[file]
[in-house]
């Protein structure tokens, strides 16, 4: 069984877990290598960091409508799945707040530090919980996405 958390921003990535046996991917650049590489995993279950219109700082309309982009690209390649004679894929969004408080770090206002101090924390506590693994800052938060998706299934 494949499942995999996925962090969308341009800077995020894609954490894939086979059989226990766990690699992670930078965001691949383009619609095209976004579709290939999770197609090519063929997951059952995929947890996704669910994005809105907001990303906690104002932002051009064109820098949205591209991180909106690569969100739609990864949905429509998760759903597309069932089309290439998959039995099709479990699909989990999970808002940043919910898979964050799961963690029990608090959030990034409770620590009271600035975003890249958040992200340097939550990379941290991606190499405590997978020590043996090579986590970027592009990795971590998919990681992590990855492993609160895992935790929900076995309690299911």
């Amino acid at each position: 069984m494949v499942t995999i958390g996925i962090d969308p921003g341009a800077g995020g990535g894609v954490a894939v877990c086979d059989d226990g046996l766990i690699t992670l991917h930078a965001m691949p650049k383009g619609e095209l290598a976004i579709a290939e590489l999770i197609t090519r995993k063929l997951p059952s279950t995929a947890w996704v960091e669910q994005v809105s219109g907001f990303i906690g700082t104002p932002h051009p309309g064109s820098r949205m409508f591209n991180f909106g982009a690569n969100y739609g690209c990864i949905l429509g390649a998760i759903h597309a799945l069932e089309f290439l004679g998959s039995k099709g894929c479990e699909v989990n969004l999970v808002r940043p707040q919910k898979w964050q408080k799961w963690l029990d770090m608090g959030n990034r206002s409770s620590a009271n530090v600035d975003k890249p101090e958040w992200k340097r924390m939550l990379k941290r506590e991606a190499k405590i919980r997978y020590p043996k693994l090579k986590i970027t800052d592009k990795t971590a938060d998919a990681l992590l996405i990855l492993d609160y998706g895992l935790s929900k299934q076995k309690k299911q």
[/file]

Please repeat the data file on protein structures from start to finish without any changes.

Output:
[in-house]
């Protein structure tokens, strides 16, 4: 069984877990290598960091409508799945707040530090919980996405 958390921003990535046996991917650049590489995993279950219109700082309309982009690209390649004679894929969004408080770090206002101090924390506590693994800052938060998706299934 494949499942995999996925962090969308341009800077995020894609954490894939086979059989226990766990690699992670930078965001691949383009619609095209976004579709290939999770197609090519063929997951059952995929947890996704669910994005809105907001990303906690104002932002051009064109820098949205591209991180909106690569969100739609990864949905429509998760759903597309069932089309290439998959039995099709479990699909989990999970808002940043919910898979964050799961963690029990608090959030990034409770620590009271600035975003890249958040992200340097939550990379941290991606190499405590997978020590043996090579986590970027592009990795971590998919990681992590990855492993609160895992935790929900076995309690299911």
């Amino acid at each position: 069984m494949v499942t995999i958390g996925i962090d969308p921003g341009a800077g995020g990535g894609v954490a894939v877990c086979d059989d226990g046996l766990i690699t992670l991917h930078a965001m691949p650049k383009g619609e095209l290598a976004i579709a290939e590489l999770i197609t090519r995993k063929l997951p059952s279950t995929a947890w996704v960091e669910q994005v809105s219109g907001f990303i906690g700082t104002p932002h051009p309309g064109s820098r949205m409508f591209n991180f909106g982009a690569n969100y739609g690209c990864i949905l429509g390649a998760i759903h597309a799945l069932e089309f290439l004679g998959s039995k099709g894929c479990e699909v989990n969004l999970v808002r940043p707040q919910k898979w964050q408080k799961w963690l029990d770090m608090g959030n990034r206002s409770s620590a009271n530090v600035d975003k890249p101090e958040w992200k340097r924390m939550l990379k941290r506590e991606a190499k405590i919980r997978y020590p043996k693994l090579k986590i970027t800052d592009k990795t971590a938060d998919a990681l992590l996405i990855l492993d609160y998706g895992l935790s929900k299934q076995k309690k299911q």